Thursday, July 07, 2005

Planting a Tree

Regular readers (hah!) will recall that a couple of weeks ago, I noted a rabbinical anecdote by Walter Kohn:

Then, . . . [Kohn] gave a rabbinical lesson.

About 2000 years ago, there was a young farm worker in the Holy Land who was moving about the land to find work. He passed an old man planting an olive tree.

"Grandfather," he called out, "why are you planting that tree? It won't bear fruit for many years."

"All the more reason to plant now," replied the old man.

This is the sort of parable that crosses ethnic, national, and religious boundaries. When Kohn recounted it at his talk, I was reminded of a similar story told of Martin Luther -- and I'll return to Luther in a moment -- so I decided to dig around a bit to find the origins of this story.

A true scholar always goes to the original sources.

I went to google.

I found a number of online variants. Here's one (doc file) from a Christian organization that is pretty obviously drawing on a Jewish source:

A Rabbi was walking down a road when he came upon an old man planting an olive tree. The Rabbi stopped and asked him, "How many years will it take for the tree to bear fruit?"

The old man stopped work, straightened up his back, paused and answered him, "I think around forty years if the summers are good and the rain comes."

The Rabbi questioned him further, "And are you so fit and strong that you expect to live that long and eat its fruits?"

The old man answered, "I found a fruitful world because my forefathers planted for me, so I will do the same for my children."

A Muslim website draws from what is obviously the same tradition but in a form that has transfered the context to Persia:

There is a famous story of a Persian King that passed by an old man planting an olive tree. The King asked him "Will this tree benefit you? And you'll die before it comes to fruition" ( a good olive tree takes several decades to produce).

The old man replied "They planted before us and we ate, we therefore plant so others can eat."

The king was impressed and said "This tree already benefited me!" He gave the old man a reward.

Now, let's return to Martin Luther.

I had heard a number of times that Luther is supposed to have offered this retort to those who in their millenarian fervor wanted to drop all worldly concerns and await the imminent return of Jesus:

"If I knew that Jesus would return tomorrow, I would still plant a tree today."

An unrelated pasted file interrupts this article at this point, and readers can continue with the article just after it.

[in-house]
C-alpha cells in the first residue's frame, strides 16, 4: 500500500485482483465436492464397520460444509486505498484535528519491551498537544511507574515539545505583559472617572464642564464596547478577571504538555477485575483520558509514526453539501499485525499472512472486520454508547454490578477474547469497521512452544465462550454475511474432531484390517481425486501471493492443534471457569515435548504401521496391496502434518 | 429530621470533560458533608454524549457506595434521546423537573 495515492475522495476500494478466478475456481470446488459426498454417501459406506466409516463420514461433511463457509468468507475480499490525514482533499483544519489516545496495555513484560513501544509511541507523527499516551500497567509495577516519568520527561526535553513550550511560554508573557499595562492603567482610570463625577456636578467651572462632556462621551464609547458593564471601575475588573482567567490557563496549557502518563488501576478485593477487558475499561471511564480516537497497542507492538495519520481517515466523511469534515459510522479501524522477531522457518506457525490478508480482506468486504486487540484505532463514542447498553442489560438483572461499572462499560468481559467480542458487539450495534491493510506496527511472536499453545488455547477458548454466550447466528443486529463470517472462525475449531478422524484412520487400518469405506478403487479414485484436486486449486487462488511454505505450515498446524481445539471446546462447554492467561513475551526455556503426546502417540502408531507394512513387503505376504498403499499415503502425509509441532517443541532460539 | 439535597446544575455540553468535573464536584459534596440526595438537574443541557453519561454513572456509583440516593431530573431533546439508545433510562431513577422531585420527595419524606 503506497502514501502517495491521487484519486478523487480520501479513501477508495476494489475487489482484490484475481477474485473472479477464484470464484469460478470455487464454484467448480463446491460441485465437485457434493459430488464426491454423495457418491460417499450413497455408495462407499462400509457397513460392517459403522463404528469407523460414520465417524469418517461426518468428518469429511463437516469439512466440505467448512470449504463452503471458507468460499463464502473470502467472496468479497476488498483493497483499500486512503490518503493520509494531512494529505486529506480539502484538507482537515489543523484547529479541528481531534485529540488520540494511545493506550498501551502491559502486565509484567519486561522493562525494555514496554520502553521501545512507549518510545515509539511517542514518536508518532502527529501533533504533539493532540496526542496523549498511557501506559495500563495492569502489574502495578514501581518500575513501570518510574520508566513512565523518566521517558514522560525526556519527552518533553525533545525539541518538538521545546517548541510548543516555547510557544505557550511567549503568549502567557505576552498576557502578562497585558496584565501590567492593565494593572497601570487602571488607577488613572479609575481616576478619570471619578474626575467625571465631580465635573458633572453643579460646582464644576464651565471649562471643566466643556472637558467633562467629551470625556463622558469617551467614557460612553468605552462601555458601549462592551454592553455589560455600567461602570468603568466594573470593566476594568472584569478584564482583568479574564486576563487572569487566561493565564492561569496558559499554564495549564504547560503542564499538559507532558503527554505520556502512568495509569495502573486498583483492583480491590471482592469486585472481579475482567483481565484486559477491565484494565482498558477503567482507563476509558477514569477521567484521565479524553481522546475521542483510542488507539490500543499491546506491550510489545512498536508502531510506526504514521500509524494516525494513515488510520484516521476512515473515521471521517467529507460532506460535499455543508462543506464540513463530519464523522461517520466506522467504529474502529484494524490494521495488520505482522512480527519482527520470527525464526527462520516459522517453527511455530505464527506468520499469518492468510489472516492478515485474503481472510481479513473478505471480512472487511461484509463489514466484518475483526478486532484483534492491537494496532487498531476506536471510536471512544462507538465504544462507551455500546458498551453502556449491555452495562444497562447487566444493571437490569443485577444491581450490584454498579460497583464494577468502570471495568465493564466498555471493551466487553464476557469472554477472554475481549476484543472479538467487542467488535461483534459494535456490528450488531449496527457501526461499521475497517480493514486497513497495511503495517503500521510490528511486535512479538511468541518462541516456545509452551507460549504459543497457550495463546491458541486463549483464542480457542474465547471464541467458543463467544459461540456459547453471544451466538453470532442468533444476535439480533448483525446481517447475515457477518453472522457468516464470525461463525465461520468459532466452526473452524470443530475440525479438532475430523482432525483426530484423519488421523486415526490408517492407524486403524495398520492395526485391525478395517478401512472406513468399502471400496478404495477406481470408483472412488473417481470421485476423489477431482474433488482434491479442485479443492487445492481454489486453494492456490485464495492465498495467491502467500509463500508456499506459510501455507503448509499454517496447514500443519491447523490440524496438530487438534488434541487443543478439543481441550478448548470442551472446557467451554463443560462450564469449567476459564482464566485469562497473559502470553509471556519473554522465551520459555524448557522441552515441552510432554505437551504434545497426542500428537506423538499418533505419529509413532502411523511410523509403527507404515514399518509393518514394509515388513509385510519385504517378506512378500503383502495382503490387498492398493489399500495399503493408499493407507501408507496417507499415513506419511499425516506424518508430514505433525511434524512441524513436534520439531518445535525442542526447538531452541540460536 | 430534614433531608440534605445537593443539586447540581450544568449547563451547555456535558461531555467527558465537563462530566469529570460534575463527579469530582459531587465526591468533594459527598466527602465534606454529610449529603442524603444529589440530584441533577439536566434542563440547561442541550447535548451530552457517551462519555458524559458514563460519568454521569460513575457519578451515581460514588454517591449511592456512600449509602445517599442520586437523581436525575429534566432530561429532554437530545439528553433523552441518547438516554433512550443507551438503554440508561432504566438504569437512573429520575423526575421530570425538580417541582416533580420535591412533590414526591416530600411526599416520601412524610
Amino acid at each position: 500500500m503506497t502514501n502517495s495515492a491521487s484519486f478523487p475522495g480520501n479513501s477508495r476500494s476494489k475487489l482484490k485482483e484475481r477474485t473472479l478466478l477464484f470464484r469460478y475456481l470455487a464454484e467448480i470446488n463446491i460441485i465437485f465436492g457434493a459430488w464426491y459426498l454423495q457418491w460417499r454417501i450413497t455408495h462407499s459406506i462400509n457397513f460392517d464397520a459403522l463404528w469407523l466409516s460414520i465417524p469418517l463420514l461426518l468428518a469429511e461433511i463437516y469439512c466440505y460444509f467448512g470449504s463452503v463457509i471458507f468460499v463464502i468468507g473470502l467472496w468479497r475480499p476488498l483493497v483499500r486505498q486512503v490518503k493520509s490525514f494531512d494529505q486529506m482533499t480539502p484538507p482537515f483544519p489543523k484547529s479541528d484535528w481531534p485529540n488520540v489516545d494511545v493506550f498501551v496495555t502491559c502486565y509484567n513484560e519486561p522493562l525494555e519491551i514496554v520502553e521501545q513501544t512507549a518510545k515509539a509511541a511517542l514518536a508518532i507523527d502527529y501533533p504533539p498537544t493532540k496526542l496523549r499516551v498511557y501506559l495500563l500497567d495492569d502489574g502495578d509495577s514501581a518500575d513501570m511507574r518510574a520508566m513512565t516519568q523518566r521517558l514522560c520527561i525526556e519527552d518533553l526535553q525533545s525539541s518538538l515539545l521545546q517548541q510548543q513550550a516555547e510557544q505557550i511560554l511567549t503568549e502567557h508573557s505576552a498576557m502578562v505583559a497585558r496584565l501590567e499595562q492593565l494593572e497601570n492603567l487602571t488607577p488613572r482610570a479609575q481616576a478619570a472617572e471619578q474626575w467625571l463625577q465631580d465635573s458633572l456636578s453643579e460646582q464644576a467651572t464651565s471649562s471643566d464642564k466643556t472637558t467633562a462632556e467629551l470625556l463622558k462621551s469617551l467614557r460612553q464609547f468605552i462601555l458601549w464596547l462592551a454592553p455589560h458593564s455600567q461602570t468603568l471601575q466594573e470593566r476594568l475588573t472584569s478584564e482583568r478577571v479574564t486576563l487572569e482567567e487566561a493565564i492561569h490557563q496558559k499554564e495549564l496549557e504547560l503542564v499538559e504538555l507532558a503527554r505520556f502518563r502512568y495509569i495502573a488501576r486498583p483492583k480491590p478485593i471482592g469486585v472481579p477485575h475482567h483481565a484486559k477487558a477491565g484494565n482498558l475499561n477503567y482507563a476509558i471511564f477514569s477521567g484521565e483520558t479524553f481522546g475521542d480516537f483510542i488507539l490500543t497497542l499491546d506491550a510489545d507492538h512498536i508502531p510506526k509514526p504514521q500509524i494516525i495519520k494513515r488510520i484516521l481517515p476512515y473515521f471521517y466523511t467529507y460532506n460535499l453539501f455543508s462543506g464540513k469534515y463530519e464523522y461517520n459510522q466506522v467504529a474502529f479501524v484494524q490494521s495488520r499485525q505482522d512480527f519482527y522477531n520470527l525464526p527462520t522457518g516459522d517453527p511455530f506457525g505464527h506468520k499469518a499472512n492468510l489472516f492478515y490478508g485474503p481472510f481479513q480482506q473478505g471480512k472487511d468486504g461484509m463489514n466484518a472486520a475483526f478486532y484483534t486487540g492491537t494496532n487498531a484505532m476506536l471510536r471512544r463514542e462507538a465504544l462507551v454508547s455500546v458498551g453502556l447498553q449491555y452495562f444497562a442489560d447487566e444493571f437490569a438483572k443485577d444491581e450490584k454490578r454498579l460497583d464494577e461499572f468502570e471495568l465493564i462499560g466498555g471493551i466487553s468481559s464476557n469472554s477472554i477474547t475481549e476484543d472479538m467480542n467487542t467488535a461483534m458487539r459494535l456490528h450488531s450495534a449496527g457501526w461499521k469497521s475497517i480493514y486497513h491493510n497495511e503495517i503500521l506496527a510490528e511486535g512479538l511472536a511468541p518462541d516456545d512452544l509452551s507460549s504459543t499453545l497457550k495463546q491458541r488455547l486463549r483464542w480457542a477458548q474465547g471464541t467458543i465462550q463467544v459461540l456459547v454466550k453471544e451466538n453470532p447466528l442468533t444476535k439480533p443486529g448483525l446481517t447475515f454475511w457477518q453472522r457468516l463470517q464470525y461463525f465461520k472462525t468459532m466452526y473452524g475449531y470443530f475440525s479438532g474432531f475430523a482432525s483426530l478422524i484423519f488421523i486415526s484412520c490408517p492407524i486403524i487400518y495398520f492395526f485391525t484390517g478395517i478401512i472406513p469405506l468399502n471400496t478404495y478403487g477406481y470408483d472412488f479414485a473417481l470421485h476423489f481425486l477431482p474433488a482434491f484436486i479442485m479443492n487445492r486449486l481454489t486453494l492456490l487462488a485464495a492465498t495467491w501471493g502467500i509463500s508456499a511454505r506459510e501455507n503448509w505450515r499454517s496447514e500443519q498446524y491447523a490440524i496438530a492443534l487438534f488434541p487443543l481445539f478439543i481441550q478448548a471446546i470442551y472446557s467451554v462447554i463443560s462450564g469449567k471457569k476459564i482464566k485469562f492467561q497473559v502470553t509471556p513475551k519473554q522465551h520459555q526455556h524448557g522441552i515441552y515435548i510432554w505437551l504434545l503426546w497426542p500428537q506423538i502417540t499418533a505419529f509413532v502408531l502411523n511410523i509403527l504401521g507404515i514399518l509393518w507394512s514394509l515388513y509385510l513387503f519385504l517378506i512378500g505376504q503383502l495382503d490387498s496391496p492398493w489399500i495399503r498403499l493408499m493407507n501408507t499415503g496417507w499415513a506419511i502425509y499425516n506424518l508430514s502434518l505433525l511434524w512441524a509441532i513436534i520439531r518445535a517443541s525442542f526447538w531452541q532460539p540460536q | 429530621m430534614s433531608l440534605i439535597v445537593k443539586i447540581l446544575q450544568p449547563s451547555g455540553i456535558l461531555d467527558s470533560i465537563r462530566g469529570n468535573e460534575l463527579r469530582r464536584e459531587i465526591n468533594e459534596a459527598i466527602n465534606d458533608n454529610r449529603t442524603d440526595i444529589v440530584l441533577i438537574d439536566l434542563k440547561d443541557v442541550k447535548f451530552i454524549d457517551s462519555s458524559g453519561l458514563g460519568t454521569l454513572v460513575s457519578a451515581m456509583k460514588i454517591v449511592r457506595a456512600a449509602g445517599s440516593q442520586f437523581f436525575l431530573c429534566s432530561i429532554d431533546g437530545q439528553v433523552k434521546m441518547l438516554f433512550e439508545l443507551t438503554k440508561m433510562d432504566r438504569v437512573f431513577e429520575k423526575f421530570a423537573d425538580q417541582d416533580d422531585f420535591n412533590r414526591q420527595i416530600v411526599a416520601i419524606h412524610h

Online, I found a non-millenarian variant of this that has been dismissed by Luther scholar William R. Russell:

Luther probably never said, "If I knew I was to die tomorrow, I would plant a tree today."

Interestingly, this 'quote' has migrated to a different Martin Luther:

"If I knew I was going to die tomorrow, I would plant a tree today."

Martin Luther King Jr.

It has also been attributed to Stephen Girard:

"If I knew I should die tomorrow, I would plant a tree today."

Stephen Girard

And if you don't know who Stephen Girard was, then go to this biographical site on Girard.

None of these online sources are especially scholarly, but we can at least see that the story has migrated, sometimes as a one-line remark, across all sorts of boundaries. I'll bet that if I were to dig further, I'd find that some Church Father also said it.

But there's no end of digging, just as there's no end of planting, watering, and reaping. I may not know where this tree story came from or who first planted it, but it has certainly borne a lot of fruit.


At 1:04 PM, Blogger Linda Ryan-Harper said...

well, I read the quote a number of years ago—in a book written by Spurgeon? I don't recall, but whoever it was attributed the quote to a man with a Dr. before his name. What's the use? I can't bring the name into focus in my mind. But, the lack of scholarly information on the quote online is equally frustrating. For some reason, I don't think it was Martin Luther. But, who knows? I'll have to keep digging and will let you know what I find—if anything. The reason it came up for me, I just heard my son say to his girlfriend, "The Dalai Lama was asked what he'd do if knew the world would end tomorrow. He laughed and said, 'I'd plant a tree.'" I said, "No he didn't—well, he might have, but it didn't originate with him." Maybe I should just accept the migration theory and be done with it. My son would be a lot happier with me right now.